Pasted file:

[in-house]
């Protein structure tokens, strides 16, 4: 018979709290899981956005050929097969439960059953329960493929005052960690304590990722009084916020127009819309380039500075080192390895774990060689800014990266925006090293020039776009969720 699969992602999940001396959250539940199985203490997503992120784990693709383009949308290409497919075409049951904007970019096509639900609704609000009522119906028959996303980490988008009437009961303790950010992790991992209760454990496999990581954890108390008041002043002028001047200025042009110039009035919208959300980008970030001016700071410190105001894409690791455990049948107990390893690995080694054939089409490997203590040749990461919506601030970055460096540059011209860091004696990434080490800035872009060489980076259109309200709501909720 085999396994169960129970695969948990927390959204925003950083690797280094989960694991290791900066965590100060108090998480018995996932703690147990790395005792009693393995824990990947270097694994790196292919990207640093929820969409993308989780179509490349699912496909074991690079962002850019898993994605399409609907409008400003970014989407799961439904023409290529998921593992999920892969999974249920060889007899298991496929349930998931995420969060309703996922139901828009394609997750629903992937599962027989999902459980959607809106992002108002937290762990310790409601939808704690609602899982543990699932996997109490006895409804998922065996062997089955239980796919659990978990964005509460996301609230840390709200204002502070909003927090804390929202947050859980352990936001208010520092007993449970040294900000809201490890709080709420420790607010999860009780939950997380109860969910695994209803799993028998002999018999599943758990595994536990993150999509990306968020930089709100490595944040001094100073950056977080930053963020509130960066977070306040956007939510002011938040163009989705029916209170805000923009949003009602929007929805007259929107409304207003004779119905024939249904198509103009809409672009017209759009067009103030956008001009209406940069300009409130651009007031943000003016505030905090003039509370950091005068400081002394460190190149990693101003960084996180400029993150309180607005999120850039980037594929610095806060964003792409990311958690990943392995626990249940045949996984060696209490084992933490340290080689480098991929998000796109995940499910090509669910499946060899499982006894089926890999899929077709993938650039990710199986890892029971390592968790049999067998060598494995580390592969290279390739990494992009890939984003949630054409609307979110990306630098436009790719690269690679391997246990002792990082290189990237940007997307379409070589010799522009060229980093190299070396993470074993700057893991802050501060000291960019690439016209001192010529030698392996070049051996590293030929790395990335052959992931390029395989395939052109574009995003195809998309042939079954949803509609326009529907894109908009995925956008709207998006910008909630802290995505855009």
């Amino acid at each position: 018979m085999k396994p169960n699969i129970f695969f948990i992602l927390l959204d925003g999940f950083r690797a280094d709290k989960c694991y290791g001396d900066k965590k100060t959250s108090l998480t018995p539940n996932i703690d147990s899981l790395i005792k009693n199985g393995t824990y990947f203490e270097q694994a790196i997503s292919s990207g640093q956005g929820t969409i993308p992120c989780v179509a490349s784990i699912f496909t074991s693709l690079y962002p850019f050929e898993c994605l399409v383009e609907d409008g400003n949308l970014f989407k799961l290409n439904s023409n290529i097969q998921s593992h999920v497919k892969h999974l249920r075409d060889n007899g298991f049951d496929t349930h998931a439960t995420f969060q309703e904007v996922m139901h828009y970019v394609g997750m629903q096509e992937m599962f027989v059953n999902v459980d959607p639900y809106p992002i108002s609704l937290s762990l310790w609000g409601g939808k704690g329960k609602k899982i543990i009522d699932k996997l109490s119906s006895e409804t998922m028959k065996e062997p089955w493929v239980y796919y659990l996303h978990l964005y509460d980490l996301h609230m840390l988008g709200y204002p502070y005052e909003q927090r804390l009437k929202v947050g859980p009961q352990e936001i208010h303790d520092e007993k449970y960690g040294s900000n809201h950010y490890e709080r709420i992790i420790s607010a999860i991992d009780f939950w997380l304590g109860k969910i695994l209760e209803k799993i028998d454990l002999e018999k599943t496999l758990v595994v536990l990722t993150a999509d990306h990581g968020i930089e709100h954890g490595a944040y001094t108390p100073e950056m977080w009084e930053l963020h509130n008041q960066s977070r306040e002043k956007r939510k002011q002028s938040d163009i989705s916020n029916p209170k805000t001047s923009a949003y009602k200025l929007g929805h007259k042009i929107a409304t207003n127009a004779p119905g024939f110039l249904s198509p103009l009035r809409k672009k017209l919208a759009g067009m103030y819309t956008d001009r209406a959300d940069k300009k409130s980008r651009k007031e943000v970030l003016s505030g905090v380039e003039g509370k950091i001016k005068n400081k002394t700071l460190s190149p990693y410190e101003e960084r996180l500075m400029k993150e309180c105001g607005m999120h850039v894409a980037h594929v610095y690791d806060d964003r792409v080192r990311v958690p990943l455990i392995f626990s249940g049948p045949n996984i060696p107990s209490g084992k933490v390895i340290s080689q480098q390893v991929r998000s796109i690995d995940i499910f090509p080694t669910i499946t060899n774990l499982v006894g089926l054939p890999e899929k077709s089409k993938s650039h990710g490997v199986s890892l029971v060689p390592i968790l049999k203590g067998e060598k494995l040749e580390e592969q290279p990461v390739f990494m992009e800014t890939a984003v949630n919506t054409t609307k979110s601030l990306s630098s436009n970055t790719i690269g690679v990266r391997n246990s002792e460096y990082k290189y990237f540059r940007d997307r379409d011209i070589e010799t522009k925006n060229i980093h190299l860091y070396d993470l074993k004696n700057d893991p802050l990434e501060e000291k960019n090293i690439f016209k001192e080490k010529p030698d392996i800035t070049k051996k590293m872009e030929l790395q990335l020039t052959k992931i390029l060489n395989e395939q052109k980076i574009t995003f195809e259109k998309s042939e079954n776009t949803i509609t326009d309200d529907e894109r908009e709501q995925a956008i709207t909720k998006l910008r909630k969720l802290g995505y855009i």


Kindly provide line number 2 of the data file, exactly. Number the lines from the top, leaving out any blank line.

């Protein structure tokens, strides 16, 4: 018979709290899981956005050929097969439960059953329960493929005052960690304590990722009084916020127009819309380039500075080192390895774990060689800014990266925006090293020039776009969720 699969992602999940001396959250539940199985203490997503992120784990693709383009949308290409497919075409049951904007970019096509639900609704609000009522119906028959996303980490988008009437009961303790950010992790991992209760454990496999990581954890108390008041002043002028001047200025042009110039009035919208959300980008970030001016700071410190105001894409690791455990049948107990390893690995080694054939089409490997203590040749990461919506601030970055460096540059011209860091004696990434080490800035872009060489980076259109309200709501909720 085999396994169960129970695969948990927390959204925003950083690797280094989960694991290791900066965590100060108090998480018995996932703690147990790395005792009693393995824990990947270097694994790196292919990207640093929820969409993308989780179509490349699912496909074991690079962002850019898993994605399409609907409008400003970014989407799961439904023409290529998921593992999920892969999974249920060889007899298991496929349930998931995420969060309703996922139901828009394609997750629903992937599962027989999902459980959607809106992002108002937290762990310790409601939808704690609602899982543990699932996997109490006895409804998922065996062997089955239980796919659990978990964005509460996301609230840390709200204002502070909003927090804390929202947050859980352990936001208010520092007993449970040294900000809201490890709080709420420790607010999860009780939950997380109860969910695994209803799993028998002999018999599943758990595994536990993150999509990306968020930089709100490595944040001094100073950056977080930053963020509130960066977070306040956007939510002011938040163009989705029916209170805000923009949003009602929007929805007259929107409304207003004779119905024939249904198509103009809409672009017209759009067009103030956008001009209406940069300009409130651009007031943000003016505030905090003039509370950091005068400081002394460190190149990693101003960084996180400029993150309180607005999120850039980037594929610095806060964003792409990311958690990943392995626990249940045949996984060696209490084992933490340290080689480098991929998000796109995940499910090509669910499946060899499982006894089926890999899929077709993938650039990710199986890892029971390592968790049999067998060598494995580390592969290279390739990494992009890939984003949630054409609307979110990306630098436009790719690269690679391997246990002792990082290189990237940007997307379409070589010799522009060229980093190299070396993470074993700057893991802050501060000291960019690439016209001192010529030698392996070049051996590293030929790395990335052959992931390029395989395939052109574009995003195809998309042939079954949803509609326009529907894109908009995925956008709207998006910008909630802290995505855009």